CP: One of the things you said that really stood out is email has done such a good job that marketers are now putting this on auto-pilot to focus on other channels. There is a pretty strong argument that those channels are great, but brands haven’t begun to tap the potential within email given all the assets and tools available. Can you expand on this?

SO: That is absolutely the case. For every dollar a company plans to invest in marketing, I would argue that it should invest that dollar in maximizing its email marketing program since that’s the highest ROI available. There are a lot of emerging channels, but the ROI from these other channels is a lot less mature. It’s absolutely important that digital marketers really think about the power of the email channel and how to leverage it as much as possible.

Most new customers that come to Responsys already have email programs, yet we typically see opportunities for 30-50% revenue lift from their existing programs – that is a lot of money for companies to be leaving on the table.

CP: You have been in the email space for a long while, with Responsys for almost a decade, and have witnessed and influenced transformations in the digital marketing landscape. How are you seeing the improvement of “tearing down the walls between email marketing and digital marketing”?

SO:  There is a lot of great data out there, but still, more marketers should be taking advantage of it. The results of leveraging web behavior are apparent; and marketers are using it more and more, yet there is still a huge opportunity there.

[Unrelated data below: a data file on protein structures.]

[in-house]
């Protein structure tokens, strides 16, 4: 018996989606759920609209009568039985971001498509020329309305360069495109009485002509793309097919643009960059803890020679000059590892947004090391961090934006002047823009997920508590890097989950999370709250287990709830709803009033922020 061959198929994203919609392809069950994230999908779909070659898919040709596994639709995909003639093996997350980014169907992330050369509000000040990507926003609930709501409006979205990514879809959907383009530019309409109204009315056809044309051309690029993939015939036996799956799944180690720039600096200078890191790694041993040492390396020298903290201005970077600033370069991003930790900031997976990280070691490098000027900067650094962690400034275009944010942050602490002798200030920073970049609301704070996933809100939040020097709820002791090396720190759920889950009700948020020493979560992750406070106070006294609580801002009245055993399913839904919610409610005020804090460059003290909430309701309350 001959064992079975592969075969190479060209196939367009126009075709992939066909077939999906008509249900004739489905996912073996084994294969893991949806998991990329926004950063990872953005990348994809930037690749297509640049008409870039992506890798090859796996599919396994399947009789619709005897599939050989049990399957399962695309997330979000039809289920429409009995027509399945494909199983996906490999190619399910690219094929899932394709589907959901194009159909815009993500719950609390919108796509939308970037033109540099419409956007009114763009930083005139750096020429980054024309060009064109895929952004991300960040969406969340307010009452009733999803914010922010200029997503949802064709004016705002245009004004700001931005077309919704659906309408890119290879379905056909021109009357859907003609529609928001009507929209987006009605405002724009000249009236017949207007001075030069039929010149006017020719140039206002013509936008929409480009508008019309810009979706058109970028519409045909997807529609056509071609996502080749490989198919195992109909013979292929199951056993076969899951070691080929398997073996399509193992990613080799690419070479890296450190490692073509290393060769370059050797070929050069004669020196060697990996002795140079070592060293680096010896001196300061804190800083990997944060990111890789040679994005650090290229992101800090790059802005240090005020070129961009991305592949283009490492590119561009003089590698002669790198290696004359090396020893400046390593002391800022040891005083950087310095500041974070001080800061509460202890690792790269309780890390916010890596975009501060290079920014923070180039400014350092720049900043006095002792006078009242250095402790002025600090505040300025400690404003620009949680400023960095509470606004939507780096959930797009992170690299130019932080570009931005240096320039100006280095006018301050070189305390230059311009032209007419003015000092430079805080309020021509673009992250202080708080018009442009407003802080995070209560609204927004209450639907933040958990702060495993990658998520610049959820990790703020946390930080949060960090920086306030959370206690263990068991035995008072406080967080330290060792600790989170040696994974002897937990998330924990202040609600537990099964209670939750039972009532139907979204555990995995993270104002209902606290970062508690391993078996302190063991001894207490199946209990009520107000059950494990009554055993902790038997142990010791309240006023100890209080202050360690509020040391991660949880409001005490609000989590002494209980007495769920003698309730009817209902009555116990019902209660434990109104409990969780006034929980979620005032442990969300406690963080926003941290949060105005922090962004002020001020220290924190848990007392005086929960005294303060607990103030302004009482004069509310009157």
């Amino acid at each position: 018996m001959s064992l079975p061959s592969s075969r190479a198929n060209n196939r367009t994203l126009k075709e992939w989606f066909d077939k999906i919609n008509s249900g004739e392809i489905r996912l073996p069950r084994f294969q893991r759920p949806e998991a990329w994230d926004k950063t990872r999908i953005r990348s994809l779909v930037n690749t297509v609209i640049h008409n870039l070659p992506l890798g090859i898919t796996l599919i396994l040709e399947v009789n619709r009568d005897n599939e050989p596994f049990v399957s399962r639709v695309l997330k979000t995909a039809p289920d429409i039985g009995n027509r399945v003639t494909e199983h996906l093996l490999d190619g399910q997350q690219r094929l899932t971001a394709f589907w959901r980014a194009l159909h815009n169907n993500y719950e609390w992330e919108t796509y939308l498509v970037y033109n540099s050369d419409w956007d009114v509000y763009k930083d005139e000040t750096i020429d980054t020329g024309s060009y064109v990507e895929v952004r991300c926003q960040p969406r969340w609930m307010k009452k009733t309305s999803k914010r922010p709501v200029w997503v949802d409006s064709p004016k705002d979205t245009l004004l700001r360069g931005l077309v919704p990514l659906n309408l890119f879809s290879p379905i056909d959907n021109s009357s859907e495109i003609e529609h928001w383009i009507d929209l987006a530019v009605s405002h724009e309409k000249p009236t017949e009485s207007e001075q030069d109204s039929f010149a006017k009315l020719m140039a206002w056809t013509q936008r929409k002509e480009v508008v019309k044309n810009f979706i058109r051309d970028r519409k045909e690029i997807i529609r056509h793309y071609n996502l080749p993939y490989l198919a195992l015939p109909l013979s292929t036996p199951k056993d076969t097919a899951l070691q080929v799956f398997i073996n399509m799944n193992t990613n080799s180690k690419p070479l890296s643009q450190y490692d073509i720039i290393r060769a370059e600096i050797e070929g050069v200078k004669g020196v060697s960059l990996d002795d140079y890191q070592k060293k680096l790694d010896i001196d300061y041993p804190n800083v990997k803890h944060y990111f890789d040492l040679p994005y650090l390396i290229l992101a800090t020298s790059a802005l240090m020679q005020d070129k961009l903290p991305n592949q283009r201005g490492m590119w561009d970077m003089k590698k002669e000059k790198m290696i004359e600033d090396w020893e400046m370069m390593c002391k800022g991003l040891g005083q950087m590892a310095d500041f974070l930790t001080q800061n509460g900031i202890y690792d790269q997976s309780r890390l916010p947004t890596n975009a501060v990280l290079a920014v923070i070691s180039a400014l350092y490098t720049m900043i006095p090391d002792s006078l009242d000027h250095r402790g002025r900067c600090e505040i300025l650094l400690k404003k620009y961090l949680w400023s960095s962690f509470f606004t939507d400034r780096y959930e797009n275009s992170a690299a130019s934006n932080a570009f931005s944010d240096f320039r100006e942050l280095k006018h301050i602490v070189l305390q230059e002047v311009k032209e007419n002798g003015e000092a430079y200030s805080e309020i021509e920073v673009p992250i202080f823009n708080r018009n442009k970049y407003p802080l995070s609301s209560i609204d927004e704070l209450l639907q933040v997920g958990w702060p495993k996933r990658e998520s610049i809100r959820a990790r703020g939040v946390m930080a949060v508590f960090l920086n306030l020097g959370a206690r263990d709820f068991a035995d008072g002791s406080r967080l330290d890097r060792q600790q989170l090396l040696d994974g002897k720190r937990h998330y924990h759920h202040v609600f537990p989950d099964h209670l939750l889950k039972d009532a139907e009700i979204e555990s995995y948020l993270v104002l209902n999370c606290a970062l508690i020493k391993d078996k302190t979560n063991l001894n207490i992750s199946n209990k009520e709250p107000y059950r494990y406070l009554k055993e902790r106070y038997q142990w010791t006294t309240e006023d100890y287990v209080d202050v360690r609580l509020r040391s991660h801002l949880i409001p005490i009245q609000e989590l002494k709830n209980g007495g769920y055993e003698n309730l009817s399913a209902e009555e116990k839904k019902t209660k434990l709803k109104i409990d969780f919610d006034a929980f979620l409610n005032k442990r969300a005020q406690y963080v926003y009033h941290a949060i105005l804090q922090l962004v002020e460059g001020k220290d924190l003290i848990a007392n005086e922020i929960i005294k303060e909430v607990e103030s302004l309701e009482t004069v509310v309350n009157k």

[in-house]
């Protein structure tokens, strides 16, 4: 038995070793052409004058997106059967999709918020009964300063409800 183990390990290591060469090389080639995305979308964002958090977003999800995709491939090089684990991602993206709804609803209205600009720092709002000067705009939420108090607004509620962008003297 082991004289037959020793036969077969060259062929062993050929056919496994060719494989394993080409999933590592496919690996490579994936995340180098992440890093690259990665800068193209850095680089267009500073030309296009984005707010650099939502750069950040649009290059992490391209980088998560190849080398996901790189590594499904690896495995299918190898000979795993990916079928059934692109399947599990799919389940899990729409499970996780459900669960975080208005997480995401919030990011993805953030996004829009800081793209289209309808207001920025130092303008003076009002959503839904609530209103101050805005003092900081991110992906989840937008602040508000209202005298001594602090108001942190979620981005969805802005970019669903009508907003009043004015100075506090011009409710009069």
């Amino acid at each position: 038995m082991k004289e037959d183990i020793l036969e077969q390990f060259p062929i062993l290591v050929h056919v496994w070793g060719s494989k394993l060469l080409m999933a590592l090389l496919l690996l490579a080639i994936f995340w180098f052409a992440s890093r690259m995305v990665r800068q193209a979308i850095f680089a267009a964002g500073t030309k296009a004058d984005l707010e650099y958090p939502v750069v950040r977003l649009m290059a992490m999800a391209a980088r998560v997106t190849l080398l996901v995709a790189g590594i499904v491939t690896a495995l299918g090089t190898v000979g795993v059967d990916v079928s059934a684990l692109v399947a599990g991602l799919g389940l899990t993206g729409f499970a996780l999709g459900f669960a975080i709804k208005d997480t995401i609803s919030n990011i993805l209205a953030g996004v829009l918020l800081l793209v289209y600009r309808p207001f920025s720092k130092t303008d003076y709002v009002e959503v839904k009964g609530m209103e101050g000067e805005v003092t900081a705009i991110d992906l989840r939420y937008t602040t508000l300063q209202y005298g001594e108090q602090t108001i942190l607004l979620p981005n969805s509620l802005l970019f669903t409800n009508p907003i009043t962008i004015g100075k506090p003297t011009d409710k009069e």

Also there is wider adoption of shopping cart and quote abandonment programs out there. However, segmentation and content versioning based on browse behavior is not being as widely adopted even though they offer bigger opportunities than triggering an event based on web behavior. Companies will only have so many cart abandonments in a given timeframe, but they are sending regular (weekly/monthly) promotion campaigns.  If they can version these based on browse behavior of individual consumers, they will dramatically increase conversion of those campaigns which are reaching a much larger audience. Revenue per email will be lower, but the number of emails that browse targeting and content versioning can be applied to will be significantly higher, thus the amount of contribution driven back will be larger.

Additionally, marketing is shifting from the historic acquisition-based marketing and paid advertising that leveraged demographics and various audience data to digital marketing and digital relationships where brands know to whom they are marketing and leverage data in a cross-channel manner – optimizing their messages and campaigns based on a rich data set. Brands really need to think about marketing across channels instead of keeping channels in silos.

CP: Stay tuned for the second half of my discussion with Scott on how marketers can bring their digital channels together to create meaningful relationships with their customers.